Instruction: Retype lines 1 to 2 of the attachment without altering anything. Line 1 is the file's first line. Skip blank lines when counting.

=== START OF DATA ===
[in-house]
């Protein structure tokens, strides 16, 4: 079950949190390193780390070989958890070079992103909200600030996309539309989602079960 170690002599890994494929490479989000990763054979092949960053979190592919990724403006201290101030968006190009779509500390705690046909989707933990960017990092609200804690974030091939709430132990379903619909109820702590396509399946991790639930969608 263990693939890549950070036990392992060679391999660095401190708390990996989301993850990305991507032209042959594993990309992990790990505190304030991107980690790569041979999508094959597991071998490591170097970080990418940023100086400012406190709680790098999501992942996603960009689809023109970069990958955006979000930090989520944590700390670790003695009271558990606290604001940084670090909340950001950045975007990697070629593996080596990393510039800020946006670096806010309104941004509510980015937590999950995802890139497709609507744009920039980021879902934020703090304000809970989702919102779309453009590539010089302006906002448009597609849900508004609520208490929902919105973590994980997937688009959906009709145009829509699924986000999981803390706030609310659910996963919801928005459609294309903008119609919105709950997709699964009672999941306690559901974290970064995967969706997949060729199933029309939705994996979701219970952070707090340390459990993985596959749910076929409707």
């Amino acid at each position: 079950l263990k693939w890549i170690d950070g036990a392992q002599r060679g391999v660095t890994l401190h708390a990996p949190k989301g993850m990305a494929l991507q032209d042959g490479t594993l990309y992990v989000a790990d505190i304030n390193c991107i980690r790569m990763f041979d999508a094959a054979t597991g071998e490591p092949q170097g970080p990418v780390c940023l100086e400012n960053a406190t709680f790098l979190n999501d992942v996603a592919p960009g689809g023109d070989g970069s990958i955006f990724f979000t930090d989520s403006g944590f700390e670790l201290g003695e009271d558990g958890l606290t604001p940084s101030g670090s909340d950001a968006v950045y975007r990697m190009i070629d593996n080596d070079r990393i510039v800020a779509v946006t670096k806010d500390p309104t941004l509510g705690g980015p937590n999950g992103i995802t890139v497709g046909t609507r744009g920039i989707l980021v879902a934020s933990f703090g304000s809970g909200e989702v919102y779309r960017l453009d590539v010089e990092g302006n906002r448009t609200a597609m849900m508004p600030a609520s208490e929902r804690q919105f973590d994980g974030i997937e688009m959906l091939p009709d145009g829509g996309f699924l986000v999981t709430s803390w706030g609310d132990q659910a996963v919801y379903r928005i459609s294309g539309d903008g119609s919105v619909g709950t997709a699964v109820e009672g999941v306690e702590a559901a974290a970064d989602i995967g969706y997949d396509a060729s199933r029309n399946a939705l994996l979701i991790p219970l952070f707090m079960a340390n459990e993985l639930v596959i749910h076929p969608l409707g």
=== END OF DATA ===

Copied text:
[in-house]
């Protein structure tokens, strides 16, 4: 079950949190390193780390070989958890070079992103909200600030996309539309989602079960 170690002599890994494929490479989000990763054979092949960053979190592919990724403006201290101030968006190009779509500390705690046909989707933990960017990092609200804690974030091939709430132990379903619909109820702590396509399946991790639930969608 263990693939890549950070036990392992060679391999660095401190708390990996989301993850990305991507032209042959594993990309992990790990505190304030991107980690790569041979999508094959597991071998490591170097970080990418940023100086400012406190709680790098999501992942996603960009689809023109970069990958955006979000930090989520944590700390670790003695009271558990606290604001940084670090909340950001950045975007990697070629593996080596990393510039800020946006670096806010309104941004509510980015937590999950995802890139497709609507744009920039980021879902934020703090304000809970989702919102779309453009590539010089302006906002448009597609849900508004609520208490929902919105973590994980997937688009959906009709145009829509699924986000999981803390706030609310659910996963919801928005459609294309903008119609919105709950997709699964009672999941306690559901974290970064995967969706997949060729199933029309939705994996979701219970952070707090340390459990993985596959749910076929409707």